Queen Summer Or, The Tourney Of The Lily And The Rose

A poem by Walter Crane

When Summer on the earth was queen
She held her court in gardens green
Fair hung with tapestry of leaves,
Where threads of gold the sun enweaves
With checquered patterns on the floor
Of velvet lawns the scythe smoothes o'er:
Their waving fans the soft winds spread
Each way to cool Queen Summer's head:
The woodland dove made music soft,
And Eros touched his lute full oft.


Round Time's dial thronged the hours,
Masking in the Masque of Flowers


Like knights and ladies fair be-dight
In silk attire, both red and white.


And as the winds about them played,
And shook the flowers or disarrayed,


A whispered word among them goes
Of how the Lily flouts the Rose,


Suitors for Summer's favor dear,
To win the crown of all the year--
And how each champion brave would fight,
Queen Summer to decide the right.


Then shrill the wind-winged heralds blew;
The lists were set in Summer's view,


With blazoned shields, & pennons spruce
Of fluttering flag & fleur-de-luce:


And spread with 'broidered hangings gay,
Till all was ready for the fray.


Between their banners white and red,
Of Rose and Lily overhead,
Queen Summer took her judgment seat,
Whom all the crowd of flowers did greet.


The silver arum-trumpet's sound
With tongues of gold, & to the ground
The shining champions each did ride,
Their party-colours flaunting wide.


Came first the glowing Rose in view,
With crimson pennon fluttering new;
With glittering spines all armed he came,
With lance and shield--a rose aflame;
With tossing crest and mantling free,
On fiery steed,--a sight to see!


Nor long the Lily knight delayed;
In silver armour white arrayed,
He flashed like light upon the scene,
A lamp amid the garden green.
Milk-white his horse, & housings fair
With silver lilies shining there.


The summer winds the onset blew:
With level lance each champion flew,


And clashed together, mid a snow
Of petals on the grass below.


Pressed eager then the gazing rows:
Some cried, "the Lily", some, "the Rose"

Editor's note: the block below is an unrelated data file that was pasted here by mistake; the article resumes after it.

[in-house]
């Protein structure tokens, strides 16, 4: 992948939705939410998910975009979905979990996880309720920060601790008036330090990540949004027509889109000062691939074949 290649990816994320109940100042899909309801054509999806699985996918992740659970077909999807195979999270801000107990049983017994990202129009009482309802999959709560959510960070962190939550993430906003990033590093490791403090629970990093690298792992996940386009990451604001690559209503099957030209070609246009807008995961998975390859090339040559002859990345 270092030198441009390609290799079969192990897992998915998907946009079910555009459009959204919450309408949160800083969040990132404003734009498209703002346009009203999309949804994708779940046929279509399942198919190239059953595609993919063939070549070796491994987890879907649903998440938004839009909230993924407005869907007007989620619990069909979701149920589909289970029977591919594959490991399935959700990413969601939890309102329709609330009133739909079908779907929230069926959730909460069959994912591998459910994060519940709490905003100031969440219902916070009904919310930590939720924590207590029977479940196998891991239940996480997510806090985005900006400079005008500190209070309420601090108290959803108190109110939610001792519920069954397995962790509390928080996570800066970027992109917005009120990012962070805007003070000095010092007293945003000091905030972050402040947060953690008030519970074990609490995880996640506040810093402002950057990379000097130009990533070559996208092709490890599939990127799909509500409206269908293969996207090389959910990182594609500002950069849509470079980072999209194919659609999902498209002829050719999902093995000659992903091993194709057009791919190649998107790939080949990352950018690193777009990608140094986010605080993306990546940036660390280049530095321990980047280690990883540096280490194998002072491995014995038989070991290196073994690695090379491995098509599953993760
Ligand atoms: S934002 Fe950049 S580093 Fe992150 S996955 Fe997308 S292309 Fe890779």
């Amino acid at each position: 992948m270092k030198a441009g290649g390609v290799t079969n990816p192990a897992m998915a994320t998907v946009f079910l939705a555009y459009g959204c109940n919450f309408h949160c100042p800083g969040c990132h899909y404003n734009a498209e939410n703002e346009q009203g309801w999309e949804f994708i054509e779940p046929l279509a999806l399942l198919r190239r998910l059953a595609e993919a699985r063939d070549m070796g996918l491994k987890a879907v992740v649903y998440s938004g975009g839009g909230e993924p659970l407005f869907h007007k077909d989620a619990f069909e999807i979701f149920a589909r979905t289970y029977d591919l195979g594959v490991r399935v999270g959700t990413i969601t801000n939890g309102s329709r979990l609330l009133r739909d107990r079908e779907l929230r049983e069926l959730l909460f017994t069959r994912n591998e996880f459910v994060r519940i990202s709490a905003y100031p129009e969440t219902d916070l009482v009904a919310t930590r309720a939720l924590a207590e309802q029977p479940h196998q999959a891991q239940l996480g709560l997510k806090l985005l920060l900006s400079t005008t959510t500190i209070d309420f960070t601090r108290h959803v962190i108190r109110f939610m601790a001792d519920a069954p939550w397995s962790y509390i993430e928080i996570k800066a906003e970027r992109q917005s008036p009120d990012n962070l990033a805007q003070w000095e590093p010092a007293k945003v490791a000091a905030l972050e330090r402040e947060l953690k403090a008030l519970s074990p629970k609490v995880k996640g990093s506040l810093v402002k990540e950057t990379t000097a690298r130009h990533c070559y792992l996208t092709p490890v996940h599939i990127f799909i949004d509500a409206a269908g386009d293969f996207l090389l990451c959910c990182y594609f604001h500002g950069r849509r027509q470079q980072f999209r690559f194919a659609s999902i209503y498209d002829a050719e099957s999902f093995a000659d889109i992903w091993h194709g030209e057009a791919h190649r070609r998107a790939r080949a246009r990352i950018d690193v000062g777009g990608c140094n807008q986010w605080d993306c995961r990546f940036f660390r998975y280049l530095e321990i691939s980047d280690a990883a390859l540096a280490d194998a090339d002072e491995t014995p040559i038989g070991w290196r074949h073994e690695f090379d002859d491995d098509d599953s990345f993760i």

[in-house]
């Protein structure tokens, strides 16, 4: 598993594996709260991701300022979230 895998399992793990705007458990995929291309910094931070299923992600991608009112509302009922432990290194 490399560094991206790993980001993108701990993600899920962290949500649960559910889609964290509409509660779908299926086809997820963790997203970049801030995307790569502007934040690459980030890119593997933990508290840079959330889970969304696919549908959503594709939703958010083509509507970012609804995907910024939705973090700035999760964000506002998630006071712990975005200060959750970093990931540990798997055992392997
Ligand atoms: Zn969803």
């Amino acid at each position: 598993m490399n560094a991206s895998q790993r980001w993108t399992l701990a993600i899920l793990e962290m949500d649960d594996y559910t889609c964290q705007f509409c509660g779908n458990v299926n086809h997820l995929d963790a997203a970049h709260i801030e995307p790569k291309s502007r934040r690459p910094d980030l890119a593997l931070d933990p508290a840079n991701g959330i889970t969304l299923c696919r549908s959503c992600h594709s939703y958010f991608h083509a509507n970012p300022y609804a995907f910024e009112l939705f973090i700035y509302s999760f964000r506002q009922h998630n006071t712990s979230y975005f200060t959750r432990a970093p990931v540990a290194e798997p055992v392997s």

But while the fate of battle hung,
Again the silver trumpets sung;


And, sudden charging from each side,
Of Roses and of Lilies ride
A host to still maintain the strife
For roses or for lilies' life


Rose favoured knights of maidens true,
Their pennons blushing with each hue
Of Rose-craft, since from wild thorn frail
Their order grew--through dark & pale
Of maiden-bloom to damask deep,
Or Gloire-de-Dijon that doth keep
Enfolded fire within his breast,
Still golden hearted like the rest.


Like a cloud of morn they bore,
Or rosy wave on grassy shore,
That, breaking, dashed the silver spray
Thay met--the Lily-lances play;
In crested legends on that came
Against them--snow & burning flame
Mixing with the crimson flood
Of roses & their fragrant blood,


Whereof the grass undue was rife,
As surged & rolled the floral strife,
With checquered fortune o'er the green,
Until at last up-rose the Queen:


And caused the zephyr horns to blow
A truce, the victor's crown to show.
But like a garland on the ground
Of roses & of lilies found,
So linked & locked in strife they lay
Each silver stem & clinging spray,


The doughty champions could not rise
Before the Queen to claim her prize.
So to the field of battle down
She stepped, with rose & lily crown
Of silver & of gold fair wrought;
And thus Queen Summer spake her thought:


And to each warrior thus did say:
Read in the fortune of your fray
Fit emblem sweet of unity,
Nor Rose nor Lily plant on high,
But side by side in equal right,
And pleasant cheer the Red & White:


That men & maids be glad to see,
Always in pleasant company,


Life & Love close linked together,
And strong to bear times' wintry weather


Love not consumed in passion's heart
But golden flamed & stedfast, sweet:


Time's snows shall quench not, though they hide:
Each spring renews the rosy tide:


Each lover in his lady's face
Sees roses blent with lilies' grace:


The poet & the painter praise
This heraldry of summer days;


And every garden sweet that blows
Doth set the Lily by the Rose.


Peace, then in all my borders be,
Beneath the silvern olive tree."


Each rose, each lily's head bent low,
And each one sought his fallen foe:


And careful hands the wounded bore,
With balm and honey to restore:


And trimmed the grass & decked each seat,
And made all fit for dancer's feet;


Beneath the summer full-orbed moon,
Ruddy & gold that rose full soon,
Like rose & lily fused in fire,
Ere the sunset's torch expire.


Then forth each knightly lily led
A blushing rosy dame so red;


Nor lily hands or hearts denied
The rose-hued warriors erst defied.


Light-footed through the dance's maze,
Quick they moved like wing├ęd fays;
As measured music soft did swell,
And echoed deep from bosky dell,
Till, from the leafy forest side,
The sweet-tongued nightingale replied,
Dissolved in streams of silver sound,
Merged in the moonlight, lost & found;
Like the dancers, till in shade,
Of Summer's verdant night they fade.

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